Aspiring urban farmers are turning their love of high-quality, local food into long-lasting careers with the help of Oregon State’s Beginning Urban Farmer Apprenticeship Program (BUFA). Former student Kenel Pierre has returned to his hometown in Haiti to help residents learn to grow their own food.
Local educators, youth, communities and businesses are banding together to help Oregonians thrive through the Healthy Communities Outreach Project. Find out how OSU Extension and other volunteers in Clackamas, Multnomah and Washington counties are helping Portland-area residents live healthier lives.
Tickets are still available for Oregon State’s annual State of the University address on Friday, Feb. 12, at the Oregon Convention Center. Hear President Ed Ray speak about our recent accomplishments, network with other proud Beavers and make new connections. You won’t want to miss it!
Oregon State University is collaborating with the forest products industry to develop production processes for cross-laminated timber that can be manufactured in Oregon. Framework, a planned 12-story high-rise in the Pearl District, will be one of the first buildings in the U.S. to use these strong, sustainable building materials.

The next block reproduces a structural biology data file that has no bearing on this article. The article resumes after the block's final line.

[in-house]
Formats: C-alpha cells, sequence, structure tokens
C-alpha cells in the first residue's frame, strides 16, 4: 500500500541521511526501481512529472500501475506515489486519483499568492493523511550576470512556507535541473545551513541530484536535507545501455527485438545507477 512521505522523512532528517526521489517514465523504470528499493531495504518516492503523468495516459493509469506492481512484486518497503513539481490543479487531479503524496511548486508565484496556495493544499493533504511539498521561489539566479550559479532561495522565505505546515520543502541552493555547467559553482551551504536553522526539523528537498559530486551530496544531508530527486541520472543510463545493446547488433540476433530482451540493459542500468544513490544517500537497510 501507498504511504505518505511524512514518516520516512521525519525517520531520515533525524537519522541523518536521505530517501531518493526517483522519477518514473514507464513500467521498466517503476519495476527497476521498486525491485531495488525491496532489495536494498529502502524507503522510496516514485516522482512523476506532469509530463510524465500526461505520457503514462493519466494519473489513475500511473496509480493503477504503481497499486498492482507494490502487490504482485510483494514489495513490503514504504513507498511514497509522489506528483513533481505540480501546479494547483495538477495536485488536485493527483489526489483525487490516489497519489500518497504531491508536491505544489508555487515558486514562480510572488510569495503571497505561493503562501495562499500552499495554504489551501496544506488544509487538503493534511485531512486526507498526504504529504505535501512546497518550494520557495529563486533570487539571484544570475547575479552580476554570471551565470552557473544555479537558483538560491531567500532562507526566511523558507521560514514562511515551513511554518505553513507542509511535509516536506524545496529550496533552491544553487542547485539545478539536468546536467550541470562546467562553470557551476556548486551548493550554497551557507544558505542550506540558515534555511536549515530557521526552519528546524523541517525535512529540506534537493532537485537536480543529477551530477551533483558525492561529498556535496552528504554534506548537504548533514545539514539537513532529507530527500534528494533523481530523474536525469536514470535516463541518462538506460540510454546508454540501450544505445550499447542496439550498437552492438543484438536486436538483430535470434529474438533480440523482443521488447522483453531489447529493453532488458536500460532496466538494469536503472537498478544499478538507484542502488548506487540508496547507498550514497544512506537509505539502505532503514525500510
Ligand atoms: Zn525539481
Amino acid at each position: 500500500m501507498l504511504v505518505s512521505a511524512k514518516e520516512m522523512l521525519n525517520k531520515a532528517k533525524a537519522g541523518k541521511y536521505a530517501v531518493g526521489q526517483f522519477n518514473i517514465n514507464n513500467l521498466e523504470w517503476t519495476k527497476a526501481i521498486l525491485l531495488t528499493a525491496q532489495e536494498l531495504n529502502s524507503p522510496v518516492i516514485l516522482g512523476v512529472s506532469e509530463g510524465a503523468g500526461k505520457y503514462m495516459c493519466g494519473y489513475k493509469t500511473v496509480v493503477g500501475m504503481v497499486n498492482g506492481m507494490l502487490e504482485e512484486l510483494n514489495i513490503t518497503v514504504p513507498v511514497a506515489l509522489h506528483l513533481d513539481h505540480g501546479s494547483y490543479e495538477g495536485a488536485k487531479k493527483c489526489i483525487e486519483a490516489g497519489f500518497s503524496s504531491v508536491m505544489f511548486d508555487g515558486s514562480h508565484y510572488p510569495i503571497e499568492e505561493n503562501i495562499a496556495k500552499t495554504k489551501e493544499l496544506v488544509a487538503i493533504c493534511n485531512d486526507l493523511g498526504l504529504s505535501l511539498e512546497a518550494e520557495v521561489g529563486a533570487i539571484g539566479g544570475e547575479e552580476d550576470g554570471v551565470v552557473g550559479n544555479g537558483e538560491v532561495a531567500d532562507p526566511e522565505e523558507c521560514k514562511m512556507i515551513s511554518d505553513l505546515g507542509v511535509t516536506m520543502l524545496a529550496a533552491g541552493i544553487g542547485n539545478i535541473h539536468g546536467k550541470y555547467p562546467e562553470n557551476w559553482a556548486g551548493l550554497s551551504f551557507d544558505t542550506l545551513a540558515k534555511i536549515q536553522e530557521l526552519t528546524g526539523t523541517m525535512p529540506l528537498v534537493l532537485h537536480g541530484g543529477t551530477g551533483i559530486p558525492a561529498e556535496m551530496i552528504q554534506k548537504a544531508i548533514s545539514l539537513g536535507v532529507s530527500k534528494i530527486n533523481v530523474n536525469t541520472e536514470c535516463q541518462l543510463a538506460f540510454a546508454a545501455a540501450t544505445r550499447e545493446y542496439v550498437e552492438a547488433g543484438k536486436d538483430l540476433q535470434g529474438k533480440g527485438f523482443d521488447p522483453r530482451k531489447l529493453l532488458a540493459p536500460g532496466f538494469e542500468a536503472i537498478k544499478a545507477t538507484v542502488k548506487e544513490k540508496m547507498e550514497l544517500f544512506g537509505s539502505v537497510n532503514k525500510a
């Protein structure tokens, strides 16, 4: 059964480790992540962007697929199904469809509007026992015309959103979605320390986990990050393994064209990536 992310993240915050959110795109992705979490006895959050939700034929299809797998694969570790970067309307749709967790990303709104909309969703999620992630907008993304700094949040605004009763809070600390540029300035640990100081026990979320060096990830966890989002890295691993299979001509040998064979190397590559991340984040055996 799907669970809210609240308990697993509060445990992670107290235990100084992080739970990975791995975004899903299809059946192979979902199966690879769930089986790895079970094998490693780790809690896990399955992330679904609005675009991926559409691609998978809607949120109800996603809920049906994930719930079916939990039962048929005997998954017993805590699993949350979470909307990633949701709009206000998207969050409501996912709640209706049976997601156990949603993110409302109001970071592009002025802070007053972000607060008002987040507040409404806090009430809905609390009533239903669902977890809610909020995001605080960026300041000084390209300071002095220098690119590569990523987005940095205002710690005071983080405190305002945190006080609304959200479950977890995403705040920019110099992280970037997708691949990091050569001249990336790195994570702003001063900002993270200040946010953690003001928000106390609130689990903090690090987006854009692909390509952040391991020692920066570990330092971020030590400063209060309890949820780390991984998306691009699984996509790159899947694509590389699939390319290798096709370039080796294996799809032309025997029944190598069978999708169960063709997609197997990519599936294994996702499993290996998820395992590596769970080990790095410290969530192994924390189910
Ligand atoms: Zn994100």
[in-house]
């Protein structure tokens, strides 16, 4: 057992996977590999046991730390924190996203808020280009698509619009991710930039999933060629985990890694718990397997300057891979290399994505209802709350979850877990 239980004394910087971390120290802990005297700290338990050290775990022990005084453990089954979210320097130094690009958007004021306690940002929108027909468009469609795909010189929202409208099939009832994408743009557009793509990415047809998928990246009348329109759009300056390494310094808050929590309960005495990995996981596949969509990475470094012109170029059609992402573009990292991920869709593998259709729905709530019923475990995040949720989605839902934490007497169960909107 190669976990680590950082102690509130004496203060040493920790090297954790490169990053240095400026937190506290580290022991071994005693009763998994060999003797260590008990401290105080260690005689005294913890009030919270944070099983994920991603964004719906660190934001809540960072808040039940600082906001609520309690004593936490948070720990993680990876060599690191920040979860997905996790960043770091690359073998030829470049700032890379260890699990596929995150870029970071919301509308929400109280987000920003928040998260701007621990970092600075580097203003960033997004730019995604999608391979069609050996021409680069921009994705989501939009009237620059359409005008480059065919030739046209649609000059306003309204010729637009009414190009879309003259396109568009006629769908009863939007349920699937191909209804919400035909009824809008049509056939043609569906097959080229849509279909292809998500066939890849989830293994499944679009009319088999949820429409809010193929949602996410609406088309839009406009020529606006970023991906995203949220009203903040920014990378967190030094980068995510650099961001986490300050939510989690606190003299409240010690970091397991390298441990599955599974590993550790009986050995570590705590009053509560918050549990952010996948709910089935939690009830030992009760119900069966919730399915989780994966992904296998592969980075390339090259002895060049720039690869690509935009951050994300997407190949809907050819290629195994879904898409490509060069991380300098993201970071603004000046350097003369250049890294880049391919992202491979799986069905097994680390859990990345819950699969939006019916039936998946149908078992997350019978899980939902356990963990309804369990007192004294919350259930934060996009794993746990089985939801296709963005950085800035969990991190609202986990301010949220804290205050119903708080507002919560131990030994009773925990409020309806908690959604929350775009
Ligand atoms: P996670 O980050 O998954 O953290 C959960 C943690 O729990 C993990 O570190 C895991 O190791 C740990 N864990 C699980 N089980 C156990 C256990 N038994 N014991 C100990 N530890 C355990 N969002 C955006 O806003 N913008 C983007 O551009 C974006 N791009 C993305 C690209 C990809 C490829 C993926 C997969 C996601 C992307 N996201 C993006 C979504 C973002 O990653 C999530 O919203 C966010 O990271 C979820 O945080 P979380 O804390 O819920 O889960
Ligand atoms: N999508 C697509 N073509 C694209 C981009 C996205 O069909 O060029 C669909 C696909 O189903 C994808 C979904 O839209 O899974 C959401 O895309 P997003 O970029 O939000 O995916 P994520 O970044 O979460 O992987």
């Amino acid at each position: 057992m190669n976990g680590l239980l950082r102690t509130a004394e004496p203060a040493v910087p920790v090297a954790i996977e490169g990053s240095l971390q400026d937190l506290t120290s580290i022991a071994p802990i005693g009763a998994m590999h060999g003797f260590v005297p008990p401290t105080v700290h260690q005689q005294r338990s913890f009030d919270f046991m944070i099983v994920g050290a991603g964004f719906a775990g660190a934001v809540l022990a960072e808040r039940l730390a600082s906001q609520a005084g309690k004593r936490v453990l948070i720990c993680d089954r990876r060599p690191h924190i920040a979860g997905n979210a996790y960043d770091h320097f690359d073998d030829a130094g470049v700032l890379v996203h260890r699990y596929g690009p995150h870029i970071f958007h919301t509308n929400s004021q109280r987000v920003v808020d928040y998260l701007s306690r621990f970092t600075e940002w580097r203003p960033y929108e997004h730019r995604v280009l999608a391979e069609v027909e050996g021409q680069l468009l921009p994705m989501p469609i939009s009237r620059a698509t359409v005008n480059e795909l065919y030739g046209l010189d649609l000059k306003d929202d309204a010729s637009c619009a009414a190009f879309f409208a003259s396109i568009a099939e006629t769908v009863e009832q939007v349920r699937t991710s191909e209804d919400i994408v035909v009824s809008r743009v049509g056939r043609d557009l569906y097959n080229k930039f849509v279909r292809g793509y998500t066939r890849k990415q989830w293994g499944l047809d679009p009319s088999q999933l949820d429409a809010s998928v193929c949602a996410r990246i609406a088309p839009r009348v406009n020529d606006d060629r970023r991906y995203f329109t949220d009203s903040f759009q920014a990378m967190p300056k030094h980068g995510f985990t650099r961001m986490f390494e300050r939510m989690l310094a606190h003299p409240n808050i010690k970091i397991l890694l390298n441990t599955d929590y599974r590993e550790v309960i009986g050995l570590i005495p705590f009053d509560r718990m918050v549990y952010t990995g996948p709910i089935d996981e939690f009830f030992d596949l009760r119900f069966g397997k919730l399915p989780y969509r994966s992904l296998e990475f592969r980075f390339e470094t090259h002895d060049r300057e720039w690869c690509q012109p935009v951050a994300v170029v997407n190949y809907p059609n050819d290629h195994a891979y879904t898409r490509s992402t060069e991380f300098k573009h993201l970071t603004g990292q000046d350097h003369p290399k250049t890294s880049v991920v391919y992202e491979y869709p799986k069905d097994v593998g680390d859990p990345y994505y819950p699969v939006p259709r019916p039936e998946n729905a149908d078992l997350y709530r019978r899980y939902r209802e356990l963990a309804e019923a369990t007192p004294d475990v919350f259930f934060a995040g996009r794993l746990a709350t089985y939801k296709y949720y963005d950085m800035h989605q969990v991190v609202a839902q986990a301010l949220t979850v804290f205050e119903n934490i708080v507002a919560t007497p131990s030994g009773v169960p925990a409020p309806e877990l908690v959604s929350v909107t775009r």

Join Beaver Nation and President Ed Ray on Friday, Feb. 12 for our annual State of the University address. Learn about Oregon State’s accomplishments in education, research and outreach over the past year, along with our goals for making an impact in 2016.
Oregon State’s Culinary Breeding Network brings the Portland food community together in the pursuit of more flavorful vegetables. Discover where you can find them in stores and farmer’s markets, buy seeds to grow your own and taste them in local restaurants. Bonus: a tasty squash salad recipe to try.
An interactive climate mapping technology that began at Oregon State is helping millions of users better understand microclimates and plant hardiness around the country. Portland-based Columbia Green Technologies uses this tool to select the best plants for green-roof design projects, based on location.
As the Pacific Northwest’s glittering snowpack turns to brown dirt and flaming forests, the impacts of climate change on snow and ice could go well beyond a possible end to summer skiing, warns professor Anne Nolin, head of the Mountain HydroClimatology Research Group at Oregon State.